TTIP: We Were Right All Along

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By Thomas Fazi. Originally published at Social Europe

Throughout the crisis – and ostensibly as a response to it – Europe has increased its focus on external competitiveness as a means to transform both the EU and eurozone into a huge German-style, export-led economic machine (as emphasised by the Global Europe strategy). Various experts and economists have pointed out that this is a fundamentally misguided strategy.

In recent years, however, the EU has negotiated numerous bilateral trade agreements. This has been topped by the announcement in early 2013 that the EU and the US had agreed to enter into negotiations on a bilateral trade agreement, the so-called Transatlantic Trade and Investment Partnership (TTIP). The European Commission has always argued that the agreement is aimed at ‘help[ing] people and businesses large and small, by opening up the US to EU firms; helping cut red tape that firms face when exporting; and setting new rules to make it easier and fairer to export, import and invest overseas’. Furthermore, it contends that the TTIP, will ‘kick-start’ the EU economy by ‘generating jobs and growth across the EU’ and ‘cutting prices when we shop and offering us more choice’.

These assertions have been strongly challenged by European (and American) civil society organisations, which have maintained that the proposed agreement is not primarily intended to reduce the few remaining tariffs between the world economy’s two biggest trading blocs, but that ‘its central objective is to dismantle and/or harmonise regulations in areas such as agriculture, food safety, product and technical standards, financial services, the protection of intellectual property rights, and government procurement’. Since the EU-US negotiations are notably taking place behind closed doors, though, civil society organisations have had little to back their claims in terms of hard evidence (though the European Commission agreed last year to publish a long list of documents, the most important TTIP documents remain secret), and have had to rely mostly on historical precedents (the well documented nefarious social, economic and environmental effects of previous trade agreements, such as NAFTA), leaked documents relating to the other major trade deal being negotiated by the US, the Trans-Pacific Partnership (TTP), signed on 4 February 2016, and, well, good sense. This has allowed politicians in the EU and US – who have paradoxically stated that the purpose of keeping a tight lid on the negotiations is precisely to prevent vested interests to apply pressures – to accuse critics of the TTIP of fear-mongering.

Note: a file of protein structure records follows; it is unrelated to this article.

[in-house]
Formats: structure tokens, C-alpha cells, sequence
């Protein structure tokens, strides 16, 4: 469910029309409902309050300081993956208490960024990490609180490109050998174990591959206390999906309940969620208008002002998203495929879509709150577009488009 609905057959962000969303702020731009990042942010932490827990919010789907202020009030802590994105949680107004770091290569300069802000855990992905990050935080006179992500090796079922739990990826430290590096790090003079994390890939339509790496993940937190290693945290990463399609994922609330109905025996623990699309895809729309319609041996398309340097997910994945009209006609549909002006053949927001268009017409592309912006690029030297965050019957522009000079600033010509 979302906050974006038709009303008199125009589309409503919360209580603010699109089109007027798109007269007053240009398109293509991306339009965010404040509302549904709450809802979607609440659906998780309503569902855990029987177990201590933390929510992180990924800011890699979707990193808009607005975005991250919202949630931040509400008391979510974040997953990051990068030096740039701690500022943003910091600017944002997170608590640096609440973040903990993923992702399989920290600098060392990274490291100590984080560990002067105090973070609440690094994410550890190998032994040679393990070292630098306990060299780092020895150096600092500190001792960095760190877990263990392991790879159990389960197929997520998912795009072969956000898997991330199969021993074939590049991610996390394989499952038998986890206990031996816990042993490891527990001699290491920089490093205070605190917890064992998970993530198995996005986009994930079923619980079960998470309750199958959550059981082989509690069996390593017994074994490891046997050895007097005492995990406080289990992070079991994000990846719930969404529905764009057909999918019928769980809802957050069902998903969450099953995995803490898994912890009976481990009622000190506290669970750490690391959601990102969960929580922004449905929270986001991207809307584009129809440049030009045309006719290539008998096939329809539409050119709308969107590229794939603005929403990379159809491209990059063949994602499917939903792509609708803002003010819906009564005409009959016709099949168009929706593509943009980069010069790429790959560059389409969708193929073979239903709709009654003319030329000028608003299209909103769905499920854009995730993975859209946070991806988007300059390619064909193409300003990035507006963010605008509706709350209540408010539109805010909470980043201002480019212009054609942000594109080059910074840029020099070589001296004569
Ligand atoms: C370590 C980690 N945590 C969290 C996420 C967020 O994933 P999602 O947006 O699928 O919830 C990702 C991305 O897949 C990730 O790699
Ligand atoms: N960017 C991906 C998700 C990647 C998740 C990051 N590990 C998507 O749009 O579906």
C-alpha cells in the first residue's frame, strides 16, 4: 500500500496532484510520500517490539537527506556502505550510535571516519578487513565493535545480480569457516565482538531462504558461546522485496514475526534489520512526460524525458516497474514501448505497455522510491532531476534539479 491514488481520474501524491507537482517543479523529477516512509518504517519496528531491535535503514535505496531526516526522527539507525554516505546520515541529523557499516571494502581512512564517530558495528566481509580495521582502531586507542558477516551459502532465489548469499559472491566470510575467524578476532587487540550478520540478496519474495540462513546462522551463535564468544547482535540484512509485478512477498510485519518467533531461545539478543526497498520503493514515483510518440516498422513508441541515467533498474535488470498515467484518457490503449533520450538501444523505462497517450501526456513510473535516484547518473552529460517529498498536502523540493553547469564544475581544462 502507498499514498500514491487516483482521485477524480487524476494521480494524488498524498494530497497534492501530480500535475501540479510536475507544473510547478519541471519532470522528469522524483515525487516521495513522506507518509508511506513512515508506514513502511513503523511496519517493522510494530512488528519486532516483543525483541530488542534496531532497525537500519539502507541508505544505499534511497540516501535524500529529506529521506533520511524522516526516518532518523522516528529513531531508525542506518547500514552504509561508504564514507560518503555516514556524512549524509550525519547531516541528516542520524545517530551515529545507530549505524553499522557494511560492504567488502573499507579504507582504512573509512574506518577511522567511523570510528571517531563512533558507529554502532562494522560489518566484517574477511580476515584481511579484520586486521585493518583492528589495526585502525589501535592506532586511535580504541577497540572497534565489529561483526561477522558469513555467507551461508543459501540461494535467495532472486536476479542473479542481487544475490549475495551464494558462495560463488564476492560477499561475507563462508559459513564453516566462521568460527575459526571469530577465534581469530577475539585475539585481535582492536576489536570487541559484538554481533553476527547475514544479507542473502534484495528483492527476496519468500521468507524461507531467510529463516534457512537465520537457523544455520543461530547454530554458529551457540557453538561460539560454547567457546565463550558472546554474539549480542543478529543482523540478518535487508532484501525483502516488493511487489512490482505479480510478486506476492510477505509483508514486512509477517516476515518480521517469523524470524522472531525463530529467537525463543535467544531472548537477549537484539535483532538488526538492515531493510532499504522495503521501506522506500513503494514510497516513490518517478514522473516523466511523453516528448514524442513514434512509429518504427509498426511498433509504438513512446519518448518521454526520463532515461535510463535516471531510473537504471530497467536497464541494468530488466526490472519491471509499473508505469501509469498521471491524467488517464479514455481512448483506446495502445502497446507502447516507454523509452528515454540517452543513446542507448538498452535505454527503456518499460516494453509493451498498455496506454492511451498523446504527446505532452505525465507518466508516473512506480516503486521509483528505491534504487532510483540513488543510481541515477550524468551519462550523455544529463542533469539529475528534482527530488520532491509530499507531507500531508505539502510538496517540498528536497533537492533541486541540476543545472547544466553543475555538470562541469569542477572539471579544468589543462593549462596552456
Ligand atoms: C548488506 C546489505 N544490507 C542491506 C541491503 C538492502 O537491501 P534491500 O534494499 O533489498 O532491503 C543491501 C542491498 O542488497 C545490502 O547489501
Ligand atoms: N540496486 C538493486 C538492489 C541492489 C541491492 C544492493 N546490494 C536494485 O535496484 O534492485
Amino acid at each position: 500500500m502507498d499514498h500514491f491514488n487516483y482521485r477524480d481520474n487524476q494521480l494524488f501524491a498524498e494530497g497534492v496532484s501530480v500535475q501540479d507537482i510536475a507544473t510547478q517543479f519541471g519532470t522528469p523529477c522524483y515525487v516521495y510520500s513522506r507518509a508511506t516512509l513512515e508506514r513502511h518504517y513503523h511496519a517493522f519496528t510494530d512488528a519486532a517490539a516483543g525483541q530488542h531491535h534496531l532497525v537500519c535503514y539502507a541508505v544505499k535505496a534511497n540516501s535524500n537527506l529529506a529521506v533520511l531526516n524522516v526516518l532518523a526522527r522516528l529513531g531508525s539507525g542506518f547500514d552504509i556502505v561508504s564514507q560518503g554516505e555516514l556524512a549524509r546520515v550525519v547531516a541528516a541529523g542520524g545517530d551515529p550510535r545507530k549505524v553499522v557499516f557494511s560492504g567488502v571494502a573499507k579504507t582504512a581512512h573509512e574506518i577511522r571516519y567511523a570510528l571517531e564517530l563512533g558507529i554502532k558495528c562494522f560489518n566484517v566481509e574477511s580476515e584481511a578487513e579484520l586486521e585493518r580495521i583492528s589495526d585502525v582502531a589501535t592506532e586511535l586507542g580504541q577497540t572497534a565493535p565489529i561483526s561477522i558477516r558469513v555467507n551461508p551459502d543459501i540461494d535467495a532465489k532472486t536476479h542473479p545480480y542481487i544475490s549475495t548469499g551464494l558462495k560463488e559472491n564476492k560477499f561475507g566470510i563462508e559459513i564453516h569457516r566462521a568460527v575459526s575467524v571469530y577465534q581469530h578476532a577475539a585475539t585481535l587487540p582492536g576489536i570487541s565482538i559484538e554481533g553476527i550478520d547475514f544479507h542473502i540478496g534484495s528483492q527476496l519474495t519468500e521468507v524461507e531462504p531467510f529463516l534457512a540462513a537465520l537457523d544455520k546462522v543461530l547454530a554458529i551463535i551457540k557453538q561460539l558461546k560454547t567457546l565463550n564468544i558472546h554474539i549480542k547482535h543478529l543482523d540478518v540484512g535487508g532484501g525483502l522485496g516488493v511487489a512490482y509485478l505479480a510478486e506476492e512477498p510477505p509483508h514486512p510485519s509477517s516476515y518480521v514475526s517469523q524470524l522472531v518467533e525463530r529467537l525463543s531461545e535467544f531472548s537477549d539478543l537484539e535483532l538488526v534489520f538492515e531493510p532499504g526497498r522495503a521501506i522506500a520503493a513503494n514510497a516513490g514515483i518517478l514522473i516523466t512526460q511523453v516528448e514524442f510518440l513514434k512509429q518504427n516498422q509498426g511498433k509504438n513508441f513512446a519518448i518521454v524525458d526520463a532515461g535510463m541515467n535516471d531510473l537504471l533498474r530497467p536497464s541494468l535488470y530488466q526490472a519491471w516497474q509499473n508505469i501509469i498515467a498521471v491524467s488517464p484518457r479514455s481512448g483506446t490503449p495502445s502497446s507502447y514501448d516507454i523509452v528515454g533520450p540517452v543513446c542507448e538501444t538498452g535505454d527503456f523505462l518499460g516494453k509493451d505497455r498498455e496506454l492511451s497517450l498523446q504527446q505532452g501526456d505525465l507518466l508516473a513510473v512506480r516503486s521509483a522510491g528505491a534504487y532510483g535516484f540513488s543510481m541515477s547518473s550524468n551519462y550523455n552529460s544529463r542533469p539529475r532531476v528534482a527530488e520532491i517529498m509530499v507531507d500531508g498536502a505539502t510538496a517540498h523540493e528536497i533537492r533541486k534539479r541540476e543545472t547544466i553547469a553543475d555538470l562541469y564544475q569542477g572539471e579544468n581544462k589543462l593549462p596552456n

Until now, that is. On May 1, Greenpeace Netherlands released 243 pages of leaked secret TTIP negotiation texts, which offer an unprecedented glimpse into the far-reaching implications that the agreement would have for climate, environment and public health – and, crucially, prove that civil society organisations were right all along. According to Greenpeace, the documents raise four aspects of serious concern from an environmental and consumer protection perspective:

  • Long-standing environmental protections appear to be dropped. None of the documents received by Greenpeace refer to the General Exceptions, a 70-year-old rule enshrined in the GATT agreement of the World Trade Organization (WTO) that allows nations to regulate trade ‘to protect human, animal and plant life or health’ or for ‘the conservation of exhaustible natural resources’. The omission of this regulation suggests both sides are creating a regime that places profit ahead of human, animal and plant life and health.
  • Climate protection will be harder under TTIP. There is no reference in the texts to the need to keep global temperature increase under 1.5 degrees, as stressed in the Paris climate agreement. Even worse, the scope for mitigation measures is limited by provisions of the chapters on ‘Regulatory cooperation’ or ‘Market access for industrial goods’. As an example, these proposals would rule out regulating the import of CO2-intensive fuels such as oil from tar sands.
  • The end of the precautionary principle. The precautionary principle, enshrined in the EU Treaty, is not mentioned in the chapter on ‘Regulatory cooperation’, nor in any other of the obtained 12 chapters. On the other hand, the US demand for a ‘risk-based’ approach that aims to manage hazardous substances rather than avoid them, finds its way into various chapters. This approach undermines the ability of regulators to take preventive measures, for example regarding controversial substances like hormone disrupting chemicals.